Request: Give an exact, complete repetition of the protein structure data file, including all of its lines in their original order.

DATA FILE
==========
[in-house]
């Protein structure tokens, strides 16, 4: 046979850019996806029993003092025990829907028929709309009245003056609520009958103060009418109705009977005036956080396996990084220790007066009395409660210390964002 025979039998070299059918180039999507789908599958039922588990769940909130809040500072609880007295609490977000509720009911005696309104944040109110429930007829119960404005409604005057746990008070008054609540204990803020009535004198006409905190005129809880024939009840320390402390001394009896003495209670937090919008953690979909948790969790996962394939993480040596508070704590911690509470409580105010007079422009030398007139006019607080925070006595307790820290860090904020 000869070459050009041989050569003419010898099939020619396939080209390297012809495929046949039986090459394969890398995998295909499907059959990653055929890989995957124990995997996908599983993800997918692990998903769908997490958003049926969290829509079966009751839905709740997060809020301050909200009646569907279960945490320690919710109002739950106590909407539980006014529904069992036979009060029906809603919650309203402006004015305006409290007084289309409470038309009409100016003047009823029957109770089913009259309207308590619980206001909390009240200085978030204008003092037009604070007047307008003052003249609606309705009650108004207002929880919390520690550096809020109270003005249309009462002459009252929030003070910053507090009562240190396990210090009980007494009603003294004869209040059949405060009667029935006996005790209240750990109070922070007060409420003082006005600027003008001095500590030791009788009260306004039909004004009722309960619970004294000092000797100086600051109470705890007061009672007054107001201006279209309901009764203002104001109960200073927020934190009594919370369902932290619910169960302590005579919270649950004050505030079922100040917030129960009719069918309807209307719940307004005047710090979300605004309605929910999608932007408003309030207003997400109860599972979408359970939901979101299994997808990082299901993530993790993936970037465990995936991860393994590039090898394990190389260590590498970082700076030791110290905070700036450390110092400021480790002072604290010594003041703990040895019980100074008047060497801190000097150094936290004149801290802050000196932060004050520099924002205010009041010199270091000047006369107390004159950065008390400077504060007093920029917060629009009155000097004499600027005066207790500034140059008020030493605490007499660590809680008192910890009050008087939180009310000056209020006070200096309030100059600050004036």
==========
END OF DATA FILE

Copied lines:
[in-house]
């Protein structure tokens, strides 16, 4: 046979850019996806029993003092025990829907028929709309009245003056609520009958103060009418109705009977005036956080396996990084220790007066009395409660210390964002 025979039998070299059918180039999507789908599958039922588990769940909130809040500072609880007295609490977000509720009911005696309104944040109110429930007829119960404005409604005057746990008070008054609540204990803020009535004198006409905190005129809880024939009840320390402390001394009896003495209670937090919008953690979909948790969790996962394939993480040596508070704590911690509470409580105010007079422009030398007139006019607080925070006595307790820290860090904020 000869070459050009041989050569003419010898099939020619396939080209390297012809495929046949039986090459394969890398995998295909499907059959990653055929890989995957124990995997996908599983993800997918692990998903769908997490958003049926969290829509079966009751839905709740997060809020301050909200009646569907279960945490320690919710109002739950106590909407539980006014529904069992036979009060029906809603919650309203402006004015305006409290007084289309409470038309009409100016003047009823029957109770089913009259309207308590619980206001909390009240200085978030204008003092037009604070007047307008003052003249609606309705009650108004207002929880919390520690550096809020109270003005249309009462002459009252929030003070910053507090009562240190396990210090009980007494009603003294004869209040059949405060009667029935006996005790209240750990109070922070007060409420003082006005600027003008001095500590030791009788009260306004039909004004009722309960619970004294000092000797100086600051109470705890007061009672007054107001201006279209309901009764203002104001109960200073927020934190009594919370369902932290619910169960302590005579919270649950004050505030079922100040917030129960009719069918309807209307719940307004005047710090979300605004309605929910999608932007408003309030207003997400109860599972979408359970939901979101299994997808990082299901993530993790993936970037465990995936991860393994590039090898394990190389260590590498970082700076030791110290905070700036450390110092400021480790002072604290010594003041703990040895019980100074008047060497801190000097150094936290004149801290802050000196932060004050520099924002205010009041010199270091000047006369107390004159950065008390400077504060007093920029917060629009009155000097004499600027005066207790500034140059008020030493605490007499660590809680008192910890009050008087939180009310000056209020006070200096309030100059600050004036």